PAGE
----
A standard drink is 0.6 ounces or 14.0 grams of pure alcohol. Twelve ounces of regular beer contains about 5% alcohol. Five ounces of wine contains 12% alcohol and 1.5 ounces or a ‘shot’ of 80-proof distilled spirits or liquor such as gin, rum or vodka contains 40% alcohol.

What Happens When You Consume Too Much Alcohol?

Excessive chronic consumption of alcohol is associated with chronic diseases such as liver cirrhosis (damage to the liver cells), pancreatitis (inflammation of the pancreas), and various cancers of the liver, mouth, throat, larynx, or esophagus. Other risk factors associated with overconsumption of alcohol are unintentional injuries, such as motor-vehicle traffic crashes, falls, burns, drowning, and firearm injuries.

For women, consuming alcohol can interfere with the body’s hormonal system which leaves her at risk for changes in blood sugar levels, calcium metabolism, and bone structure.

One alcoholic drink can help create a rise in the main female sex hormone, estrogen – preventing some of the unwanted menopausal symptoms such as hot flashes and night sweats. But it’s important to remember that drinking moderate amounts of alcohol during perimenopause and menopause can suddenly turn into larger quantities. This can then have the potential to make changing hormone symptoms worse.

Because drinking alcohol raises your internal body temperature, it’s no surprise that daily alcohol consumption contributes to hot flashes and night sweats in menopause. This can lead to poor sleep, making it harder and harder to commit to regular exercise and choosing healthy foods, which are essential as we age.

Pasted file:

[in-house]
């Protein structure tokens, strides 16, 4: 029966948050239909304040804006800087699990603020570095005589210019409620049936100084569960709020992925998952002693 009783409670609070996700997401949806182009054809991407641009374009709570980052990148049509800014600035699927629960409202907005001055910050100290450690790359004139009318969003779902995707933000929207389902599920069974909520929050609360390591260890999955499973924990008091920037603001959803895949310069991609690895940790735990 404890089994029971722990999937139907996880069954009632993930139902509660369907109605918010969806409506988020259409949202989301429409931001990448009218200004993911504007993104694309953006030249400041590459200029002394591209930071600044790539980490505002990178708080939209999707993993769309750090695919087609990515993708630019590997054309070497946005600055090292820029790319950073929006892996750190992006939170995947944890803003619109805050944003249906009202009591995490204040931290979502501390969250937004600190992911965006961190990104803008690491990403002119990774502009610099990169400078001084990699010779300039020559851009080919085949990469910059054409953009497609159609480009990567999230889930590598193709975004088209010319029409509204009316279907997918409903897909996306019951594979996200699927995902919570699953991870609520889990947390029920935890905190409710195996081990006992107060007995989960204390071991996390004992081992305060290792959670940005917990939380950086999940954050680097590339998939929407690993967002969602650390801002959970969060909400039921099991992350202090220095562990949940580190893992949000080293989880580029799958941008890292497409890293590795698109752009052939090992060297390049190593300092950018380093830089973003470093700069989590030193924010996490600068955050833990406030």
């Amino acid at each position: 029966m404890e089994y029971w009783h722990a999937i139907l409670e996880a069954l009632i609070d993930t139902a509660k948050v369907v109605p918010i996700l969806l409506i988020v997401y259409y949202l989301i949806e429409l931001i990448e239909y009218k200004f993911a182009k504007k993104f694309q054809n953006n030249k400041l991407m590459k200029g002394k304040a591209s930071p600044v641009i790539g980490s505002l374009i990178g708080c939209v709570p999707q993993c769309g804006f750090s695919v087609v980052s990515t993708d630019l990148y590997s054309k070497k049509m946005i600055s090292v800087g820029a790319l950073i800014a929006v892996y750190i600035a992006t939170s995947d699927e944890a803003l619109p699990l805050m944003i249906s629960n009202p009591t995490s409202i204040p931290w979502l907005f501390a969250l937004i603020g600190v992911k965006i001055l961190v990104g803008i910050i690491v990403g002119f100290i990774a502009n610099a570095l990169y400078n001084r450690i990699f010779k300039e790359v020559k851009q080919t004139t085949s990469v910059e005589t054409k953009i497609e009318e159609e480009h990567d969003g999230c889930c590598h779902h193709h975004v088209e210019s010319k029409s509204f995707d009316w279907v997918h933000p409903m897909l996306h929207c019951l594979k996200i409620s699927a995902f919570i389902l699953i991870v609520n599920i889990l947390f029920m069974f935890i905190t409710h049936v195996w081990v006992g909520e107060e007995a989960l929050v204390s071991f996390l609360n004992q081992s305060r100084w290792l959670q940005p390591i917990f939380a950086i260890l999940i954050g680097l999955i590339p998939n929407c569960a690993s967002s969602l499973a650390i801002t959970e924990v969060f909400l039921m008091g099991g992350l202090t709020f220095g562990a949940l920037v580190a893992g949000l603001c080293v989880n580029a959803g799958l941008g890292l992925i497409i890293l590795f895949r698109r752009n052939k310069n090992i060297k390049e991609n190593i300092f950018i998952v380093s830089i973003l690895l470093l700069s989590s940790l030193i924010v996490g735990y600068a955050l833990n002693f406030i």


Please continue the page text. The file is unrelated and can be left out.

Read more here about Reducing Inflammation During Menopause for Weight Loss.

sleep during menopause

What Can You Do To Prevent Alcohol Intolerance?

If you have a sensitivity to certain ingredients contained in alcohol, start by reading the list of ingredients or additives in the alcohol you choose to drink. Be honest with how you are feeling after consuming alcohol and if it is something that is contributing to poor health.

To avoid an adverse reaction to alcohol, it’s important to recognize that reducing your consumption or stopping completely may be necessary. Changing the type of alcohol you drink may also bring temporary relief from unwelcome symptoms. Seek support if more help is needed.

I realized that I needed to stop drinking alcohol entirely a few years ago. I had been enjoying a few glasses of red wine regularly but knew it affected me differently as I got older and went through hormonal changes.

For me and many women I work with, it contributes to poor sleep, lethargy, weight gain, and hot flashes. All of these things made it almost impossible for me to make the best overall health decisions to feel my best. It was time to find enjoyable mocktails that I could enjoy.

This decision helped me get the sleep I needed and left me feeling proud of how I felt the next morning! I woke up energized and excited to make plans for the day ahead. Something I was feeling less and less when I was consuming alcohol.

Please reach out to me if you would like help in your journey to feeling your best in midlife!